How to tackle lies about migrants

Lies about migrants are spreading in Europe, accusing them of representing a risk of COVID-19 infection. A new study aims to tackle the deluge of misinformation

Threat, invasion, crime, laziness, spread of disease: politicians and media have for years used language that dehumanises refugees and migrants and blames them for society’s problems. A trend which, according to a recent study, is on the rise.

In addition to the direct negative impact on migrants who are attacked and vilified, there is also a change in public narrative on the issue and the protagonists. 

This is supported by the work of a research group of the European Centre for Policy Making (EPC), which argues that a new approach is needed for shifting the debate and policies from border security from exclusion to a human, rights-centred and inclusive approach that can really work.

The EPC team, led by Paul Butcher and Alberto Horst Neidhardt, analysed hundreds of online articles on migrants in the Czech Republic, Italy, Spain and Germany. 

According to the report, people who publish misinformation about migrants change their message based on the news and also have the advantage of not having to worry about truth or accuracy.

Trying to counter specific examples of “misinformation”, the report argues, by checking the facts and publishing articles that prove the claims are false, is not effective.

Instead, researchers propose that the media and policy makers tell different stories, trying to ‘reformulate’ the debate by publishing alternative narratives. According to Butcher and Neidhardt, we need to be ‘pre-bunking’ rather than ‘de-bunking’.

The COVID-19 pandemic is an excellent example.  According to research, those who spread misinformation – claiming that migrants are carriers of diseases, for example – often exploit widespread fears. These fears are understandable and need to be recognised, but journalists should not help spreading them.

“The emphasis should be on the aspirations and hopes behind the fears,” said Alberto Horst Neidhardt. “Clearly many people are reasonably concerned about their health prospects. But one can also recognise these concerns by highlighting, in the case of migrants and newcomers, what has been the role of medical professionals of foreign origin in contributing to the fight against COVID-19”.

This strategy is more effective than pointing out why those who spread false information were wrong, according to Paul Butcher.

“Nobody likes to feel deceived. If someone has been exposed to misinformation and this has influenced their point of view, probably because they spoke to a particular concern they had, then seeing a kind of counter-message saying, “no, that’s not true, and you have been deceived by it”, is actually very likely to produce a defensive reaction.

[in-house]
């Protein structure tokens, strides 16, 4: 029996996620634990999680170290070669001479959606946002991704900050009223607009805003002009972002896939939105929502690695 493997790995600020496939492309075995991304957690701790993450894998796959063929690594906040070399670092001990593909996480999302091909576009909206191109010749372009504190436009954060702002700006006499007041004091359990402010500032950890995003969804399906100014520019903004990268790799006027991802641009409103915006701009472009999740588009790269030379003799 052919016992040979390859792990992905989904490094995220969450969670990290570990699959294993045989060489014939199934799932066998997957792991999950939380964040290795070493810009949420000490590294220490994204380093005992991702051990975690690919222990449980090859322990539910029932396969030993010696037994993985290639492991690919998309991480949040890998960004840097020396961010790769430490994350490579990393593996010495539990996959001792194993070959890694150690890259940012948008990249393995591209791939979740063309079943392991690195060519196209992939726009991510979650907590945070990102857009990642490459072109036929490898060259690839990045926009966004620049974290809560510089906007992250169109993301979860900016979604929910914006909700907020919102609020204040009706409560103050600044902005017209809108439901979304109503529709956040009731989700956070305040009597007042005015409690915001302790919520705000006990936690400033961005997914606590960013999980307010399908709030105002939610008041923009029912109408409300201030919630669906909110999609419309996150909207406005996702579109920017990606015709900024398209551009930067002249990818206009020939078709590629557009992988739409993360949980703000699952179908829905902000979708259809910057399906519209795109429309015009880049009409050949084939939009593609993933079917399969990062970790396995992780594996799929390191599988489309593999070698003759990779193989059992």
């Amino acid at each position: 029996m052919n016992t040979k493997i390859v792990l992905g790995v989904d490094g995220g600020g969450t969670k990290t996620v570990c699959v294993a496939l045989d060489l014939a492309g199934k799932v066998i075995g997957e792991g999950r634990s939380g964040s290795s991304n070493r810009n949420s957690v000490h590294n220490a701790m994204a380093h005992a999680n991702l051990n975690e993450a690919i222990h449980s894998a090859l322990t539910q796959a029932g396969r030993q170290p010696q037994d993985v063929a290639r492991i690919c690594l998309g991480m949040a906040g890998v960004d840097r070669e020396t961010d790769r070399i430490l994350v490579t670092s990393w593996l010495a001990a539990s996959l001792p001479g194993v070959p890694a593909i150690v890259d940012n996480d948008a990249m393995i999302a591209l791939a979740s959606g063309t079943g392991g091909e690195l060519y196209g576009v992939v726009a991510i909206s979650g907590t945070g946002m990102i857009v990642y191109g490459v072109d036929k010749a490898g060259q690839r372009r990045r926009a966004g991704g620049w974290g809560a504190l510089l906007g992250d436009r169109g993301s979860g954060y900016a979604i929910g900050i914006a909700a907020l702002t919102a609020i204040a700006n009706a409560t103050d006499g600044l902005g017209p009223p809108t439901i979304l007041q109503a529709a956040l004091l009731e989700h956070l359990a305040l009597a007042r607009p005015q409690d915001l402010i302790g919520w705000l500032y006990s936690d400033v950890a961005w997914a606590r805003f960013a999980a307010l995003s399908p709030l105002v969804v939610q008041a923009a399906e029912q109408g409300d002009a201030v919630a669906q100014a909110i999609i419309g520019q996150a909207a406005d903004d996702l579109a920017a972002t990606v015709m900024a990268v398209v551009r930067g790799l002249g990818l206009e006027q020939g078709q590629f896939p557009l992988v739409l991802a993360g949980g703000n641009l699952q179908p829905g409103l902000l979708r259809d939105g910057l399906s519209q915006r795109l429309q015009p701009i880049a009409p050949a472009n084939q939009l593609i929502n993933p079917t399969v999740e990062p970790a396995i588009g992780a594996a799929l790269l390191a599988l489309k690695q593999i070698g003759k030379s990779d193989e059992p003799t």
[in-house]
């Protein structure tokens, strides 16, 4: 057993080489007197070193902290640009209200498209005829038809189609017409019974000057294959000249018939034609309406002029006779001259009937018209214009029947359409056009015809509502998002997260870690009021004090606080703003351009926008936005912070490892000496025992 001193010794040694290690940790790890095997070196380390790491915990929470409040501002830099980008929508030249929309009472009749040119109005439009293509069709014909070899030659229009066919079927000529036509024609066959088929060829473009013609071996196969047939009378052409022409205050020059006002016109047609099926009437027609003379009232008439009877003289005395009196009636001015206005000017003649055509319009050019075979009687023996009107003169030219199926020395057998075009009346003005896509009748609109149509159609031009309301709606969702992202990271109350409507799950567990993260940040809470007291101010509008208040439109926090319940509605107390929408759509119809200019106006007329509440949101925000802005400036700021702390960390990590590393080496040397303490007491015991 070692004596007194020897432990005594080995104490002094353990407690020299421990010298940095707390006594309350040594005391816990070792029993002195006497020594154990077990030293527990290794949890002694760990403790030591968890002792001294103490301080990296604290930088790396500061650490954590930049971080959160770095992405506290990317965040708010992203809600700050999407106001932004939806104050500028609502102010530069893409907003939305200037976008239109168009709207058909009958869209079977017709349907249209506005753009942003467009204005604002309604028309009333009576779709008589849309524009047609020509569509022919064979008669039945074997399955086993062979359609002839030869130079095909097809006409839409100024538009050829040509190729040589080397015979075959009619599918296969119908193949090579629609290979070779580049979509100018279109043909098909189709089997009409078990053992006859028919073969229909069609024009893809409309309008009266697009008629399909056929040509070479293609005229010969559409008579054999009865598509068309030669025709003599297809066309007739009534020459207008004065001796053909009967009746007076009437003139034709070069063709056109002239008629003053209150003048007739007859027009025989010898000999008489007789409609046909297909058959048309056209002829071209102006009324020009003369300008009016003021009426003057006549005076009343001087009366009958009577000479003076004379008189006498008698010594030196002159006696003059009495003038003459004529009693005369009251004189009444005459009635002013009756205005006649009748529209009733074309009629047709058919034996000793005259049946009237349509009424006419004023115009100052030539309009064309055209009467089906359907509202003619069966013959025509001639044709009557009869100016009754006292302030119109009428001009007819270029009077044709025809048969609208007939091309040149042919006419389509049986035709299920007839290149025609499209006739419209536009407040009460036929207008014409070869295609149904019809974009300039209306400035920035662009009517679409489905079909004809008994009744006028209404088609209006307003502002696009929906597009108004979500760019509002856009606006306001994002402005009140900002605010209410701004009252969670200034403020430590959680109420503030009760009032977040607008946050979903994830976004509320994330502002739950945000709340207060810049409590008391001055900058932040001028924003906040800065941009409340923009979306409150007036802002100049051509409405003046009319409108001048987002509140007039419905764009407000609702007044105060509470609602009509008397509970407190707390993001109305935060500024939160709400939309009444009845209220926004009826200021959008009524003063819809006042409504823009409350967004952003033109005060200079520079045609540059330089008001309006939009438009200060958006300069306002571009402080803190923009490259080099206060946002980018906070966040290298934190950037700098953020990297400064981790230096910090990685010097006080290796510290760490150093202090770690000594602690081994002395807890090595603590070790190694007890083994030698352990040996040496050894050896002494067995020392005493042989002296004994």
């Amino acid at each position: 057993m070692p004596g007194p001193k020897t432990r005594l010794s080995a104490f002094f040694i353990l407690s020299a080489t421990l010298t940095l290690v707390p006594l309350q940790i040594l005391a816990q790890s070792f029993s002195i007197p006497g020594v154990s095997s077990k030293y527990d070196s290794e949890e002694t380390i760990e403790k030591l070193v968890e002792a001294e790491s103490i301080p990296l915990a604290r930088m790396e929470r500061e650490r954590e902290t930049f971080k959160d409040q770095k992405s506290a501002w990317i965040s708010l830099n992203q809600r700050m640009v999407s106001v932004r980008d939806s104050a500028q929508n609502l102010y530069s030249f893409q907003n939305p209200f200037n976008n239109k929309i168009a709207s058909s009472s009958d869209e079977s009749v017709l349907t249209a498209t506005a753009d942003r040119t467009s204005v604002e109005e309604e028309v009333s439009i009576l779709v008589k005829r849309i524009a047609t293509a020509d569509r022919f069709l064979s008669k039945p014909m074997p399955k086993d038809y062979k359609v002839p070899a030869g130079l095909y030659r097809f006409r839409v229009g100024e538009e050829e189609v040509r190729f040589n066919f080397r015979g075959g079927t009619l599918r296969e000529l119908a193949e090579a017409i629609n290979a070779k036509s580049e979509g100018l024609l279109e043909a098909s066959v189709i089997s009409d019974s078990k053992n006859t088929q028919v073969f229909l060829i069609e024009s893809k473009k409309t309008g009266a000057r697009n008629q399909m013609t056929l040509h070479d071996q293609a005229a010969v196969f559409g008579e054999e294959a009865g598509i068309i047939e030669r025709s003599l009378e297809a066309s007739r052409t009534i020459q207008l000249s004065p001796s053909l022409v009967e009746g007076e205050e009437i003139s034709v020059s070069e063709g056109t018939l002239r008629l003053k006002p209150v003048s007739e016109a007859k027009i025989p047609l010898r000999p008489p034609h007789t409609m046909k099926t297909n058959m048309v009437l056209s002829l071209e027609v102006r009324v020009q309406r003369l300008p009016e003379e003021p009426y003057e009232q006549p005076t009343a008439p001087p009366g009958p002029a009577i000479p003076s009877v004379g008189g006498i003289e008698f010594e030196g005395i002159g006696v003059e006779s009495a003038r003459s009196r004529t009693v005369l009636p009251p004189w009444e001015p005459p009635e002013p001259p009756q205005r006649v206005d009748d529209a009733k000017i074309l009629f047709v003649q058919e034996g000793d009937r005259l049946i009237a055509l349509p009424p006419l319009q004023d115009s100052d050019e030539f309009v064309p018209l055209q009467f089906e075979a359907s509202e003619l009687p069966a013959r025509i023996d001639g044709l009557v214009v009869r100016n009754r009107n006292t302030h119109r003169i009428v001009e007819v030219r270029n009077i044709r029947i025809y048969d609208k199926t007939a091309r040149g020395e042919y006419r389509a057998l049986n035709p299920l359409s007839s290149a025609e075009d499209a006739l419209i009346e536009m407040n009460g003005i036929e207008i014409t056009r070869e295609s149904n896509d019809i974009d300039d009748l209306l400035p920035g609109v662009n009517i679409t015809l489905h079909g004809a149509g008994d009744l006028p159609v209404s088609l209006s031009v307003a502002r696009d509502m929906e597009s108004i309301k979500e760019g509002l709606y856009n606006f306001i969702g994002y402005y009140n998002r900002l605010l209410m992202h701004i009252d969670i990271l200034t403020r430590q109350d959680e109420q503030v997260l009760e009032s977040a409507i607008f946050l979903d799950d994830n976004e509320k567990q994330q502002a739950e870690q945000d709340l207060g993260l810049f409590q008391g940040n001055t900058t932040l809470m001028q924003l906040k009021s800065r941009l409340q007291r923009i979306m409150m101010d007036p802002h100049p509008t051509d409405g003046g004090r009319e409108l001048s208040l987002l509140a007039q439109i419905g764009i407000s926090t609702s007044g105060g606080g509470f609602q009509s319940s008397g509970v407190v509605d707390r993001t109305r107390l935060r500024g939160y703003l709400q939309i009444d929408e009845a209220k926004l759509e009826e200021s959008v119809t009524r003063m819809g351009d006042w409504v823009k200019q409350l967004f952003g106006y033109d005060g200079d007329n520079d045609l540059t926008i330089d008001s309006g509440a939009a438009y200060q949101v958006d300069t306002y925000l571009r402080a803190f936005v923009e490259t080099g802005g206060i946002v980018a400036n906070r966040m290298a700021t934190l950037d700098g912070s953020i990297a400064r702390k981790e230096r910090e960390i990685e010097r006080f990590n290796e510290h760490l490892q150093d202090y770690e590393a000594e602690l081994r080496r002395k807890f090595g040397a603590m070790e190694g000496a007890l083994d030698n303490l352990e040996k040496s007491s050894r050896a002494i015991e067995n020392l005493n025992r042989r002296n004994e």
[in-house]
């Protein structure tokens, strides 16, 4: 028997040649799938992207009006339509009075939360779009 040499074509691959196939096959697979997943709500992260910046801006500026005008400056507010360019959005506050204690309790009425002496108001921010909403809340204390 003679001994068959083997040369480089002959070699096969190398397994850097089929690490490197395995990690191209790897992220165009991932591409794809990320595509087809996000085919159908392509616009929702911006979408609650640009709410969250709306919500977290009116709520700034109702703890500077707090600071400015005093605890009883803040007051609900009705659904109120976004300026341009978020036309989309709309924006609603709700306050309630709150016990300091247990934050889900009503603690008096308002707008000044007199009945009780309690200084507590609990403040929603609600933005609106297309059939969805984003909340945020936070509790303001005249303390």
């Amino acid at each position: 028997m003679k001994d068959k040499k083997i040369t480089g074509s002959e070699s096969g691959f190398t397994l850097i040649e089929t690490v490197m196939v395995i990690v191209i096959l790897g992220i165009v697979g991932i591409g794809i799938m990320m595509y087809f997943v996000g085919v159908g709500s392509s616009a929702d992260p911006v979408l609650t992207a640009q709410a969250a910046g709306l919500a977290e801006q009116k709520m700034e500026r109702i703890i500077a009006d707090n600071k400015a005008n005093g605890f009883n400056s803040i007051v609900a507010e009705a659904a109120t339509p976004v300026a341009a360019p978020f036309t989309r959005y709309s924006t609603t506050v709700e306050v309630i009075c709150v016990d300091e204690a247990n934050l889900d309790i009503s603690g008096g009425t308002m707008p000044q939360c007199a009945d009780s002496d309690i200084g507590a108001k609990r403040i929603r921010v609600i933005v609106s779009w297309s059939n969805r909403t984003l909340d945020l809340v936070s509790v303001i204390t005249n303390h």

“What you really want to do is to first find a way of access and get the reader to recognise that the communicator is trustworthy and has his interests at heart, and then use that to change the subject of the discussion”. … You can then try to focus on hopes rather than fears, or the acknowledge concern, to find another way to communicate about it, which does not simply increase the fascination of disinformation,” said Butcher.

According to the researchers, the topic of this ‘new’ communication must be those who are undecided, who are the majority on migration, those who are neither for nor against migration. The research defines this communication target as the ‘mobile centre’.

Another think tank, the International Center for Policy Advocacy, made the same proposal in a toolkit for activists in 2018. They said that in most European countries this mobile centre is between 60% and 70% of the population.

It is not possible to know empirically what effects misinformation has on society. Researchers say it is likely to play a role in the polarization of public opinion, and the reports they examined support this claim.

In Italy, according to their research, a narrative of “invasion” has influenced the perception of the extent of irregular immigration, says Neidhardt. Sometimes sometimes it has an impact in the other direction too seems to be in the other direction as well: politicians who have taken migration as one of their key political issues “not only contribute to misinforming the public by spreading the same message, but are often a source of misinformation,” he said.

Even if the media should try to focus on hopes rather than fears in covering the intersection between migrants and COVID-19, for example, this does not mean painting a rosy picture of migration. 

“We only advise to try nothing more than trying to emphasise the more objective and balanced narrative,” said Neidhardt. “Even alternative narratives presented by the media are not the end of the story, researchers say. The reason why we need a normalisation of the debate is that without it we will not have good policies. If there is further polarisation and then the political positions become even more radical, it is unlikely that Europe can find a solution together with Greece to avoid situations like those the Greek islands face today,” said Neidhardt.


by Christian Elia